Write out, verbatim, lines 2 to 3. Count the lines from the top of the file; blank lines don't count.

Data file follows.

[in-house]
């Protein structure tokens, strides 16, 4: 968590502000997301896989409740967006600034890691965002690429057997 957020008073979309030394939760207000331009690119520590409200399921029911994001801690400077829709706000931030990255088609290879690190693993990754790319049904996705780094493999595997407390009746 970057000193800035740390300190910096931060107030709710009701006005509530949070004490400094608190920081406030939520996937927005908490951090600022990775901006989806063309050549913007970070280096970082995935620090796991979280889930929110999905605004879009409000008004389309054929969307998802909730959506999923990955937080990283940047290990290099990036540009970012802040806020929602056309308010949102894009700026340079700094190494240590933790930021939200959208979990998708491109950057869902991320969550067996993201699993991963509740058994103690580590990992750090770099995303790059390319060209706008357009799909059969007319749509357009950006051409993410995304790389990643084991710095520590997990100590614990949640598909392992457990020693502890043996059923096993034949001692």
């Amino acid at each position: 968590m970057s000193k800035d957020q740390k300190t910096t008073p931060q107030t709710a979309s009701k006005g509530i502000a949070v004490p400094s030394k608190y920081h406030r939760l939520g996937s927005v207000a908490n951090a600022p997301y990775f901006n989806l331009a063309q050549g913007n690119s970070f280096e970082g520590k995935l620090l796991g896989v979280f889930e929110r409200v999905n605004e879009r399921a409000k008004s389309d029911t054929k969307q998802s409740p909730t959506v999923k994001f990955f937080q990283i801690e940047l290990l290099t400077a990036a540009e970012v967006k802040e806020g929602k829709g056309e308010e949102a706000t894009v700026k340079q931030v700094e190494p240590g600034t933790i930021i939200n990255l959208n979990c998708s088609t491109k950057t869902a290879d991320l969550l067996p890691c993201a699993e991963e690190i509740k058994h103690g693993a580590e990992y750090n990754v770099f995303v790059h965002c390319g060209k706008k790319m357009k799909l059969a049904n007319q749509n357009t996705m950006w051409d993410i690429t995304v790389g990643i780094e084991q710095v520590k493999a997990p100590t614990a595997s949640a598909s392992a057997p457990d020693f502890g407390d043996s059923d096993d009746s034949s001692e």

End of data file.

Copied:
């Protein structure tokens, strides 16, 4: 968590502000997301896989409740967006600034890691965002690429057997 957020008073979309030394939760207000331009690119520590409200399921029911994001801690400077829709706000931030990255088609290879690190693993990754790319049904996705780094493999595997407390009746 970057000193800035740390300190910096931060107030709710009701006005509530949070004490400094608190920081406030939520996937927005908490951090600022990775901006989806063309050549913007970070280096970082995935620090796991979280889930929110999905605004879009409000008004389309054929969307998802909730959506999923990955937080990283940047290990290099990036540009970012802040806020929602056309308010949102894009700026340079700094190494240590933790930021939200959208979990998708491109950057869902991320969550067996993201699993991963509740058994103690580590990992750090770099995303790059390319060209706008357009799909059969007319749509357009950006051409993410995304790389990643084991710095520590997990100590614990949640598909392992457990020693502890043996059923096993034949001692």
């Amino acid at each position: 968590m970057s000193k800035d957020q740390k300190t910096t008073p931060q107030t709710a979309s009701k006005g509530i502000a949070v004490p400094s030394k608190y920081h406030r939760l939520g996937s927005v207000a908490n951090a600022p997301y990775f901006n989806l331009a063309q050549g913007n690119s970070f280096e970082g520590k995935l620090l796991g896989v979280f889930e929110r409200v999905n605004e879009r399921a409000k008004s389309d029911t054929k969307q998802s409740p909730t959506v999923k994001f990955f937080q990283i801690e940047l290990l290099t400077a990036a540009e970012v967006k802040e806020g929602k829709g056309e308010e949102a706000t894009v700026k340079q931030v700094e190494p240590g600034t933790i930021i939200n990255l959208n979990c998708s088609t491109k950057t869902a290879d991320l969550l067996p890691c993201a699993e991963e690190i509740k058994h103690g693993a580590e990992y750090n990754v770099f995303v790059h965002c390319g060209k706008k790319m357009k799909l059969a049904n007319q749509n357009t996705m950006w051409d993410i690429t995304v790389g990643i780094e084991q710095v520590k493999a997990p100590t614990a595997s949640a598909s392992a057997p457990d020693f502890g407390d043996s059923d096993d009746s034949s001692e």